I define the Grey Zone of change as the space in-between systems – systems may be worldviews, philosophies, organization transformations or social systems change.
The Grey Zone of Change requires us to engage differently than our default learned behaviours. This is why working, leading or facilitating in the grey zone may not be easy. It requires more mental energy and focused attention than our defaults. It requires us to get out of autopilot.
In my last post, I describe what needs to happen in the grey zone – transition, learning and group development. Since then, I have also been musing about the need for synthesis and integration. The learning that occurs in the grey zone isn’t simply about ‘letting go’ of the old, but also about ‘moving forward’ with the parts of the old that would be useful in the new era. It is a holarchical process, where new identities are forged BECAUSE of where we have been.
So what are the shifts required to work, lead or facilitate in the grey zone of change? Given that the outcome of working through the grey zone is transformational change, fundamental shifts are required in how we think, what we do and who we are in organizations.
Some core shifts that matter to affect all levels of these required shifts are:
From Hierarchical to Distributed leadership: Everyone in the grey zone needs to contribute ideas and leadership to unfolding changes. This requires that the mindset becomes of distributed leadership. In this frame, formal leaders must be willing to give up control and leaders everywhere in the system need to accept delegated power – authentic permission to innovate, experiment, make mistakes and learn, in the pursuit of what’s needed in the new world. In this frame, formal leaders become conveners of the network of informal leaders rather than sole holders of all power and authority.
From Either/or to Both/And Thinking: In the space between systems, everyone needs to be open to holding polarities in the balance. To do this, people need to be able to let go of deeply held beliefs about the way thing are and focus on the way things are becoming…and be willing to have the conversations needed as part of the journey. Self-interest and turf need to be replaced with openness to collective impact. In this frame, all contributors will require learner mindsets over fixed expert mindsets and the capacity to let go of turf in favour of discovering new possibilities.
From Singular Intelligence to Complexity Intelligence: In the grey zone, complexity abounds. Not only might there be multiple polarities to make sense of, there are patterns emerging that need to be understood and shifted or amplified and new factors continually to contend with. Work is built around pattern logic and adaptive action. The capacity to influence patterns through inquiry, coaching, and leading by example becomes paramount.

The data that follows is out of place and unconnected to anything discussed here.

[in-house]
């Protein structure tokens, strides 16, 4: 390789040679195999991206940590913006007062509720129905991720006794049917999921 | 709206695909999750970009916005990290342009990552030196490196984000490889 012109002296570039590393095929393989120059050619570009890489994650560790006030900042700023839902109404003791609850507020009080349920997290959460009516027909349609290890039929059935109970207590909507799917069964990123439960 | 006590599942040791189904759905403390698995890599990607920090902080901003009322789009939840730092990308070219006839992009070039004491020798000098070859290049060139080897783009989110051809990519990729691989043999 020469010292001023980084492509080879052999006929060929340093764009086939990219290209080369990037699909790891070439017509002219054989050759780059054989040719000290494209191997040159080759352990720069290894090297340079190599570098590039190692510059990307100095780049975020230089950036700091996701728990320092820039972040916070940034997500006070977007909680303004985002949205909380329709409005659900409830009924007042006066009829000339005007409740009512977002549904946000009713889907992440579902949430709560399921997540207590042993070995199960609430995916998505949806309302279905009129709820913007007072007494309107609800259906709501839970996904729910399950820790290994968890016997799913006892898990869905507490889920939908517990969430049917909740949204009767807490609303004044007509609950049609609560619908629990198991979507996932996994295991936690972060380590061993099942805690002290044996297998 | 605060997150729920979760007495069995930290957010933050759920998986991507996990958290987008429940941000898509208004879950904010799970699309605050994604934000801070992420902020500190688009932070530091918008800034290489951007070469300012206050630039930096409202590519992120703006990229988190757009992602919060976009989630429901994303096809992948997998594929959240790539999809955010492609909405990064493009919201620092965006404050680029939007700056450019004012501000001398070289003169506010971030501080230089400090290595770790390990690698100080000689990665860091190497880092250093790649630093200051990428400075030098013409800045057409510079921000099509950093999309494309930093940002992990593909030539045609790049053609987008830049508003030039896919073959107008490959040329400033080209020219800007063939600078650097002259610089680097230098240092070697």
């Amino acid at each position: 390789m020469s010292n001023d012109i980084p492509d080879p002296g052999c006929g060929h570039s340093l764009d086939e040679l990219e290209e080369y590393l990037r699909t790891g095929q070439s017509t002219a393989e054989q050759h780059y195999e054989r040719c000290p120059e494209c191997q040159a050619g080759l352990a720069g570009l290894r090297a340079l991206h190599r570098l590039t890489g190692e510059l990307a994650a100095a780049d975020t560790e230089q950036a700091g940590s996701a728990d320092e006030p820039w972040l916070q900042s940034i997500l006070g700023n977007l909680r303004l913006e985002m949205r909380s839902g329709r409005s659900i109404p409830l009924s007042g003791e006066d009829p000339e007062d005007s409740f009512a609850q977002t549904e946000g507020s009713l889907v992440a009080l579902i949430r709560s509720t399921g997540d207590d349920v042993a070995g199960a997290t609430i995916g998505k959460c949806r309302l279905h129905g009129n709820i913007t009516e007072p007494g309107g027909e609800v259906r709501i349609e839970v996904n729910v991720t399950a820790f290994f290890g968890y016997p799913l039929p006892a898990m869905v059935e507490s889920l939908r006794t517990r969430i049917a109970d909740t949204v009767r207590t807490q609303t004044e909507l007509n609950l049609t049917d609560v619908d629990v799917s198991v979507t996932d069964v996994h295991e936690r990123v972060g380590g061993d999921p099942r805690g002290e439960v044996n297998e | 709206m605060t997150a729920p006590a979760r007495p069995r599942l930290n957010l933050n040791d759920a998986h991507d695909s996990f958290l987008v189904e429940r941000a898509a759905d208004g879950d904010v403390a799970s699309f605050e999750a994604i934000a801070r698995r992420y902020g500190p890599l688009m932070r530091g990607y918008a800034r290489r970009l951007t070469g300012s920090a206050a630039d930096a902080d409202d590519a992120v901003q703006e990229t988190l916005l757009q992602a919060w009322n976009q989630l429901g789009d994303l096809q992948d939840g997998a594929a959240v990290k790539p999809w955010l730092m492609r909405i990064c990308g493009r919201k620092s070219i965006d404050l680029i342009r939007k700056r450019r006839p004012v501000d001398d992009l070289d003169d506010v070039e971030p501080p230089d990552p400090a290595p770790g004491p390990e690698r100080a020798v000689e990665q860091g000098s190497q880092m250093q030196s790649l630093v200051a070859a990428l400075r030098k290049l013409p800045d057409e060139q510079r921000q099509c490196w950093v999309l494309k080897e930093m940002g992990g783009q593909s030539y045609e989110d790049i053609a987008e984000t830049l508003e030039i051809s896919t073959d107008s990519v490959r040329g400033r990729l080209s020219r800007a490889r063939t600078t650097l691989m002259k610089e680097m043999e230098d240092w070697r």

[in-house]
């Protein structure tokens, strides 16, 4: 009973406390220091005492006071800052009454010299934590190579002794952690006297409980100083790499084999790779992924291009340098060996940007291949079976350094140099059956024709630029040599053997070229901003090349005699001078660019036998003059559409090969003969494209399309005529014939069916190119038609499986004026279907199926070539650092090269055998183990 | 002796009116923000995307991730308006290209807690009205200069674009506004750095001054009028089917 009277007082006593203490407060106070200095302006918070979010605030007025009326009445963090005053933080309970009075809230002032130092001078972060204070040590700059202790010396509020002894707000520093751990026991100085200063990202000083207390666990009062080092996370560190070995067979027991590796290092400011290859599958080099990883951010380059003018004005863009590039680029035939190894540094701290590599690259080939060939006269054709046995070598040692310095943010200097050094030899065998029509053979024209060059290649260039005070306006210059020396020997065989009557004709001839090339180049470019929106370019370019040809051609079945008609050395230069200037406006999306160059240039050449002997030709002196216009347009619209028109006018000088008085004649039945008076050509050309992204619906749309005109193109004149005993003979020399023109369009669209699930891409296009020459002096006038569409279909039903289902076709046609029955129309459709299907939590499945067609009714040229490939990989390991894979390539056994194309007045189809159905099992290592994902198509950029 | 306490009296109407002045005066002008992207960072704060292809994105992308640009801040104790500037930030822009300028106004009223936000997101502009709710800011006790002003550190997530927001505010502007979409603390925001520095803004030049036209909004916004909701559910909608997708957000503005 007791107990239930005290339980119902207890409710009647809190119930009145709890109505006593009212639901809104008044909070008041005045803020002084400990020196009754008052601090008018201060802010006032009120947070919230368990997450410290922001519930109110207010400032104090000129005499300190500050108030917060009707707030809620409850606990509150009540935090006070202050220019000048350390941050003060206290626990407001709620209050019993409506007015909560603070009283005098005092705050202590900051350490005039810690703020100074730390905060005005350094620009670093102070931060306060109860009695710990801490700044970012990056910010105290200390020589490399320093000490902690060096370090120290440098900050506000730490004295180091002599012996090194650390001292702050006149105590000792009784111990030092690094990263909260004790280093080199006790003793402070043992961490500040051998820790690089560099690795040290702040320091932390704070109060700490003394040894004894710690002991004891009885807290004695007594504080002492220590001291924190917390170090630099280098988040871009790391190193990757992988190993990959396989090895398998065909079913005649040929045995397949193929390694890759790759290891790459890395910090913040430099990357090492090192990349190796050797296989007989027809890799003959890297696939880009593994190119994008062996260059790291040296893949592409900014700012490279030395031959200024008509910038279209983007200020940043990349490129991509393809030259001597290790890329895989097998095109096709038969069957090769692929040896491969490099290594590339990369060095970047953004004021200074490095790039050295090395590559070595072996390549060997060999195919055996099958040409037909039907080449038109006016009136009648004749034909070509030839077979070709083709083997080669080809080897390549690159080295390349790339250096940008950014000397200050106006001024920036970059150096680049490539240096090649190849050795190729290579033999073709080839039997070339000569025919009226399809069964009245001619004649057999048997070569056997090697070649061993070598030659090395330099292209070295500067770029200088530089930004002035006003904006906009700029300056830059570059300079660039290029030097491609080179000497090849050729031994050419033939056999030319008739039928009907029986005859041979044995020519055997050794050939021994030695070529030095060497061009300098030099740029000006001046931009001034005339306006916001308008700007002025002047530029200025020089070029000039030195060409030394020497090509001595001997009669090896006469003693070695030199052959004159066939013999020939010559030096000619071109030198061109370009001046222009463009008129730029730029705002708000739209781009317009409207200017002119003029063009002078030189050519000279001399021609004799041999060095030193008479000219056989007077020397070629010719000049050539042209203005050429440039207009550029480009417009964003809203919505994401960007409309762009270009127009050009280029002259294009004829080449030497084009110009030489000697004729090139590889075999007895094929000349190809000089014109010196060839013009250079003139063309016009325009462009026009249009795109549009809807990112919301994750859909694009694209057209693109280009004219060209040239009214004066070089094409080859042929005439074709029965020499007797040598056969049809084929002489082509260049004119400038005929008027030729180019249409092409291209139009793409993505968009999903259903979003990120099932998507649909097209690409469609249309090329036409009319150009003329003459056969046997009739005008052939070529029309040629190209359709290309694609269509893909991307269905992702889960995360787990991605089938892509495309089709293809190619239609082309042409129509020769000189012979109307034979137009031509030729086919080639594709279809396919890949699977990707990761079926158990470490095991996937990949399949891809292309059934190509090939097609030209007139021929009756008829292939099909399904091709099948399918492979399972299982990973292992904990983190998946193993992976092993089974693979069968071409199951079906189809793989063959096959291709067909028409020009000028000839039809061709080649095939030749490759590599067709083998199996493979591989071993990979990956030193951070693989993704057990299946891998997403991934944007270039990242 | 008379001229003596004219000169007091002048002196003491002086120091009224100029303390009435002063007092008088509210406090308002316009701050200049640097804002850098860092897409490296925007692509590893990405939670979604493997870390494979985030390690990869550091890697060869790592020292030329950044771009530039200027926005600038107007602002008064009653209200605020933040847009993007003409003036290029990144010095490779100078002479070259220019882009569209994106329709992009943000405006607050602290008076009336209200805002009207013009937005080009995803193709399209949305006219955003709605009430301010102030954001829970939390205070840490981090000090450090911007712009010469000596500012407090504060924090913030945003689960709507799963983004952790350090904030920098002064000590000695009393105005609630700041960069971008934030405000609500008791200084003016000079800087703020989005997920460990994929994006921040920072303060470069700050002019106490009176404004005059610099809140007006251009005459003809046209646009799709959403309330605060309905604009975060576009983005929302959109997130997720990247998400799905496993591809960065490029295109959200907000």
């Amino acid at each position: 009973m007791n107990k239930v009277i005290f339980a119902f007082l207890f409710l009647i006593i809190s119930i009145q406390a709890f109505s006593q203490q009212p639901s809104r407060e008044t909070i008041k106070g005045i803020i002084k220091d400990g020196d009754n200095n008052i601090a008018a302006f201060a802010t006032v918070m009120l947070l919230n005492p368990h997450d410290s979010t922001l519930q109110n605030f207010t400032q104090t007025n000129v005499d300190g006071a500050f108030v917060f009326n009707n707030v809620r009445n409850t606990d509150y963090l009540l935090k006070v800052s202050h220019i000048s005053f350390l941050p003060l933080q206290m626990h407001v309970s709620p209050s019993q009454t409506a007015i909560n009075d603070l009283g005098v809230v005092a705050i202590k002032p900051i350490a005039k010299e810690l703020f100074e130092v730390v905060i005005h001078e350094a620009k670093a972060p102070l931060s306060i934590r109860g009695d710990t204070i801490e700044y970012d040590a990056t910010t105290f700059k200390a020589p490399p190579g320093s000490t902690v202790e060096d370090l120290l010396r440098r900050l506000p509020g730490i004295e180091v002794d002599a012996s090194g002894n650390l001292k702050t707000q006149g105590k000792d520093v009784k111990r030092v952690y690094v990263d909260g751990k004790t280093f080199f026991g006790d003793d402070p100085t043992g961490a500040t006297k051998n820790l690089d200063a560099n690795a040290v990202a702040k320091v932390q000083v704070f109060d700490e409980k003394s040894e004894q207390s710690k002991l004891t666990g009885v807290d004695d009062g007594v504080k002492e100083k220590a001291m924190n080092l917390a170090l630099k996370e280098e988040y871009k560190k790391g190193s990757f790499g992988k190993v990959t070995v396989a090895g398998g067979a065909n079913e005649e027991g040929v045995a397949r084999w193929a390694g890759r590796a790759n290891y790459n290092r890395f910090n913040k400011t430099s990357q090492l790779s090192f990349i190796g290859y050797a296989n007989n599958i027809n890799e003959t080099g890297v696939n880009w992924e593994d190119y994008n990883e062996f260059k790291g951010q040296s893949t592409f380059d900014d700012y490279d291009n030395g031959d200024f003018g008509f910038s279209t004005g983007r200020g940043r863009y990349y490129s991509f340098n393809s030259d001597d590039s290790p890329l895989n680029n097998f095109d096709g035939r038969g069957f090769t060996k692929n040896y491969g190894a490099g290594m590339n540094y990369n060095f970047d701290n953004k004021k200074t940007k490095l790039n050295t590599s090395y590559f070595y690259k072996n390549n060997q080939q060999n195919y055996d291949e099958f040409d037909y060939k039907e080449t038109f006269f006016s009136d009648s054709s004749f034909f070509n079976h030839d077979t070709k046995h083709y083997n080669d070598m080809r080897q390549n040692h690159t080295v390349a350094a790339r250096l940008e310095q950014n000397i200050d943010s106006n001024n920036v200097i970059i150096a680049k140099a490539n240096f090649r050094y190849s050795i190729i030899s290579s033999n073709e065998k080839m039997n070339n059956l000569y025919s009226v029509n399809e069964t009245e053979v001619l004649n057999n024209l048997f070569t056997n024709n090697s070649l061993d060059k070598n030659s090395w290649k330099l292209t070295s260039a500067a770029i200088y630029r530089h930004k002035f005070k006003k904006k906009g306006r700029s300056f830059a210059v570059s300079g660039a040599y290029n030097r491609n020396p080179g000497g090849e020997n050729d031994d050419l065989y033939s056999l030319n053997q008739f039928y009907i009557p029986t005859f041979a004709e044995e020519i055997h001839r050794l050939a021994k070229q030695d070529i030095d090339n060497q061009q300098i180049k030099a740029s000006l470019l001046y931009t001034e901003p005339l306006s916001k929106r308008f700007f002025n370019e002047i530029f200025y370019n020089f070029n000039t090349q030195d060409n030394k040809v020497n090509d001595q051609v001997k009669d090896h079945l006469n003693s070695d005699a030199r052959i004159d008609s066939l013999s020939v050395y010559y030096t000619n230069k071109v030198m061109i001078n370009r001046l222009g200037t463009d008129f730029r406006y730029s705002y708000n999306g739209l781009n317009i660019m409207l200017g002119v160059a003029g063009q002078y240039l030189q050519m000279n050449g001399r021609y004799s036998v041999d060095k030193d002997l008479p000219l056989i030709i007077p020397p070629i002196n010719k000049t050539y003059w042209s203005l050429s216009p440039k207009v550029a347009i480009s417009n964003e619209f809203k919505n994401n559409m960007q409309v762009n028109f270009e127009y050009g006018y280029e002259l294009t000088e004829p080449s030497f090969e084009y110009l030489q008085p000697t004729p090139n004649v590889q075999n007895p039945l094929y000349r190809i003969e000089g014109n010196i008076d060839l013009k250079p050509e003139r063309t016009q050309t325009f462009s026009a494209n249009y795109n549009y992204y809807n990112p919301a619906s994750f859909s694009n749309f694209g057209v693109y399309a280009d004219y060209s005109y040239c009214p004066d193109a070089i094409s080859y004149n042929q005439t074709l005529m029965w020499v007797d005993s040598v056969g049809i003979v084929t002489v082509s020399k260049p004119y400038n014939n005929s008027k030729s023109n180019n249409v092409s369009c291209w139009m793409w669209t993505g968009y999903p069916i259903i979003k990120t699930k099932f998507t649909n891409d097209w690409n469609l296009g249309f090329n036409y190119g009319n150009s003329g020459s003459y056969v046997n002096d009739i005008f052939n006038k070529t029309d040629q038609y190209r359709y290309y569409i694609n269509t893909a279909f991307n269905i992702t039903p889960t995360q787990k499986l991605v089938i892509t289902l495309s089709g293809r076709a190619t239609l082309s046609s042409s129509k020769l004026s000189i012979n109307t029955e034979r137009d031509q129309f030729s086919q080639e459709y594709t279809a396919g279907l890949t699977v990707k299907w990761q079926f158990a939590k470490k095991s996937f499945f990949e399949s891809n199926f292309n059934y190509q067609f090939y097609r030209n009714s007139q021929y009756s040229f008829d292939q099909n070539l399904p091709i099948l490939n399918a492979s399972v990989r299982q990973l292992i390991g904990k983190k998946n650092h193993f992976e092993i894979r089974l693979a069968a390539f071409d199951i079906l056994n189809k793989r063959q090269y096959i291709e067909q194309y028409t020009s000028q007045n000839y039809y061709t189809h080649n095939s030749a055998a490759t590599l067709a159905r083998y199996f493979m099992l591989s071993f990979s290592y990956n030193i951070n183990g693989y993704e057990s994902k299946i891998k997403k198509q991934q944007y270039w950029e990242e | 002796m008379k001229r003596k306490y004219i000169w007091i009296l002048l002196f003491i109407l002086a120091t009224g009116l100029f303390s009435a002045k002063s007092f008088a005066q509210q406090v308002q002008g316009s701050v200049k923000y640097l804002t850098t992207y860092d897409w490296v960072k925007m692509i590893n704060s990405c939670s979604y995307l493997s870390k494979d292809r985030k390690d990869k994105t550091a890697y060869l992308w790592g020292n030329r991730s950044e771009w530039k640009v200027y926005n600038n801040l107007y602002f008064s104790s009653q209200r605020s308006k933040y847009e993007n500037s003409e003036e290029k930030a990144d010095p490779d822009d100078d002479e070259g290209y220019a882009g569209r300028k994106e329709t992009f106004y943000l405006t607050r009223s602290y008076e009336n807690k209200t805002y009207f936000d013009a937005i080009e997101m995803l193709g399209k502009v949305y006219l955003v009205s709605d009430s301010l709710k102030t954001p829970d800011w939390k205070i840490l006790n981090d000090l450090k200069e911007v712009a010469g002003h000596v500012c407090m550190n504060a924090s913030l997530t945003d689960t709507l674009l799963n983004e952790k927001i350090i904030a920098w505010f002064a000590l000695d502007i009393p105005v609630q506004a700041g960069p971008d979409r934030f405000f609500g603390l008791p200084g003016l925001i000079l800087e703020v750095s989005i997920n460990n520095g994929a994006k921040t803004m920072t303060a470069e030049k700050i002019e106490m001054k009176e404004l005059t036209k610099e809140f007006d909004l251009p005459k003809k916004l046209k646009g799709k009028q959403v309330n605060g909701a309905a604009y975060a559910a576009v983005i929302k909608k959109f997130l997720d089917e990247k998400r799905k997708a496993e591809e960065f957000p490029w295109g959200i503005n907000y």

From Siloed work to Collaborative work: If it were simple to move between systems, any silo would flip the switch and make it happen. The reality is that in the grey zone, no one person has the answer and discerning the way forward requires co-creation with networked partners. What’s different in this frame is that planning, design and implementation all happen in open, safe and diverse spaces, as opposed to closed-door singularly-oriented spaces. This allows for people to share their anxieties, have their questions answered, learn together and most importantly – dream together. In this frame, specialists trade their expertise to become knowledge curators & co-creators.
From Fixed Plans to Agility: In the grey zone, fixed plans provide certainty of direction but only have practical utility in helping co-creators find the next way forward. What’s different in this frame is that everyone must learn to adapt as quickly as it becomes clear that planned changes need to be adjusted to incorporate a perspective missed or misunderstood. Sometimes plans might need to be completely overhauled. Therefore, planning is fluid and, in this frame, flexibility is the norm.
In addition to all these shifts that change how we think, what we do and who we are in the grey zone, one quality continually emerges to be as paramount in my experience of working with leaders, groups in organizations and communities in the grey zone. It has shown up in the leader who stood among the gurus to say: “I may be younger but…” It is in the way the person with the unpopular view insists on speaking up again for an important perspective that is not being addressed. It’s in the way the leader about to retire stays to contribute to co-creating the vision for a new initiative that they will not see come to fruition because “it will matter to the next generation.” That quality for me is courage – the courage to move from living in the shadows to living in the light. In the shadows, people are getting by, doing what they are told, not speaking up for what matters and not accountable to see things to the end. In the light, people choose courage over fear, which for me is the capacity to use one’s voice, find strength to act and build the tenacity to persevere.
So today, if you find yourself working, leading or facilitating in the chaos and complexity of the grey zone as so many of us are – what courage is required of you?